Saudi Arabia’s authorities have arrested at least 201 people by yesterday as they seek to uncover a corruption scandal involving at least $100 billion.
The unprecedented sweep by Crown Prince Mohammed bin Salman, targeting top businessmen and princes has received criticism from critics and experts, who say it as a way of consolidating power. Experts and critics point out that the move is aimed at neutralising potential rivals and destroying alliances made in the past with royal family branches.
According to Saudi Attorney General Saud al-Mojeb, 208 people were called for questioning, while seven people were freed without any charges. This left 201 people in custody. However, the new figure of arrests, which is way larger than what the government reported, reflects the continued arrests that have ran through the week.
The sweep began on Saturday night when 11 princes and 38 business leaders and officials were arrested. The arrested people are held at different five star hotels, like the Ritz Calton in Riyadh among others.
The crown prince, 32, the son of King Salman who goes by the initials MBS, is conducting investigations after being appointed as the head of a recently formed anti corruption committee.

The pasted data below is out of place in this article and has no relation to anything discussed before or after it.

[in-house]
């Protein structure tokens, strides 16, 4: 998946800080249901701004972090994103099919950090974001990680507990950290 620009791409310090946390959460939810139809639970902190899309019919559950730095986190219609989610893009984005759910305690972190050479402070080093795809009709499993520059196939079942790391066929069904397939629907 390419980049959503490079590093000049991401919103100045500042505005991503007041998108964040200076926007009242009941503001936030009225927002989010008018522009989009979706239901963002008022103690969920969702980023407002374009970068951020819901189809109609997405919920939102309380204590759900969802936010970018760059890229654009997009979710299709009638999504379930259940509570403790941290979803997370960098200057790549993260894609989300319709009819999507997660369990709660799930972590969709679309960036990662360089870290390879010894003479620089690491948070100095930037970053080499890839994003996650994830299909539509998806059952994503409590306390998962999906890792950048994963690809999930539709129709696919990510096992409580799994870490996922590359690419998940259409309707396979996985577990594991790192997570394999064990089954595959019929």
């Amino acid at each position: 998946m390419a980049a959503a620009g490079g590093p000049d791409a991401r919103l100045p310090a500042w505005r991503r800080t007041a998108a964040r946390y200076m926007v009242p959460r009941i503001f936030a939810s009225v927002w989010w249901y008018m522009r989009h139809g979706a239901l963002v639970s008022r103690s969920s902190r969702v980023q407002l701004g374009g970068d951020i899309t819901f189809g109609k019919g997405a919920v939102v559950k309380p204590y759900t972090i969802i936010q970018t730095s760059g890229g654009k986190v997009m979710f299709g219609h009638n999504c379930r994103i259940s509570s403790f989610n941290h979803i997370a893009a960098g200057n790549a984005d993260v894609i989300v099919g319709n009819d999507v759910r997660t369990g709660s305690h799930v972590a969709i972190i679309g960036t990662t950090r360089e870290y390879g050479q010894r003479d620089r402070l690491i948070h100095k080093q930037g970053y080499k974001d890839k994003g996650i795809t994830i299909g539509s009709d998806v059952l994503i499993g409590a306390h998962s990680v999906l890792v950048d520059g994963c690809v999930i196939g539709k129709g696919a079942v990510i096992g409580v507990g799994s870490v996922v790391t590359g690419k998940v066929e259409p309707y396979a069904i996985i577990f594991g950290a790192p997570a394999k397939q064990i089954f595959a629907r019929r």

The detainees include billionaire Prince Alwaleed bin Talal and the late King Abdulla’s two sons.
One of the sons, Prince Miteb, was until Saturday a powerful official heading the National Guard. A few years ago, he was seen as a serious candidate for the throne, and it was believed that he opposed the rise of MBS to princehood.
At the same time, the government kept secret the identity of the other detainees pending investigations. It also froze at least 1,700 bank accounts.
Meanwhile, the investigations have been intensified to United Arab Emirates.Reuters reports that the Saudi central bank has requested local and foreign financial insititutions to provide account details of 19 Saudis, believed to have been arrested in the sweep.
Attorney General Saud al-Mojeb said that the scale of uncovered corruption was large, adding that at least $100 billion could potentially have been lost through embezzlement and corrupt practices over the last three years.
Saudis have for long decried the rampant corrupt practices and wastage of public funds by top government officials. They also decry the widespread nepotism in the system, which makes corruption thrive.
To complicate matters further, members of the royal family are believed to operate above the law, with most of them drawing monthly stipends from state funds piled after years of high oil prices.
With the prices of oil falling for the last three years, the governemnt introduced additional taxes and put an end to some subsidies as it moved to boost revenues while cutting on government spending. The corruption purge follows increased tensions between Iran and Saudi Arabia over Yemen war, and the political crisis rocking Lebanon.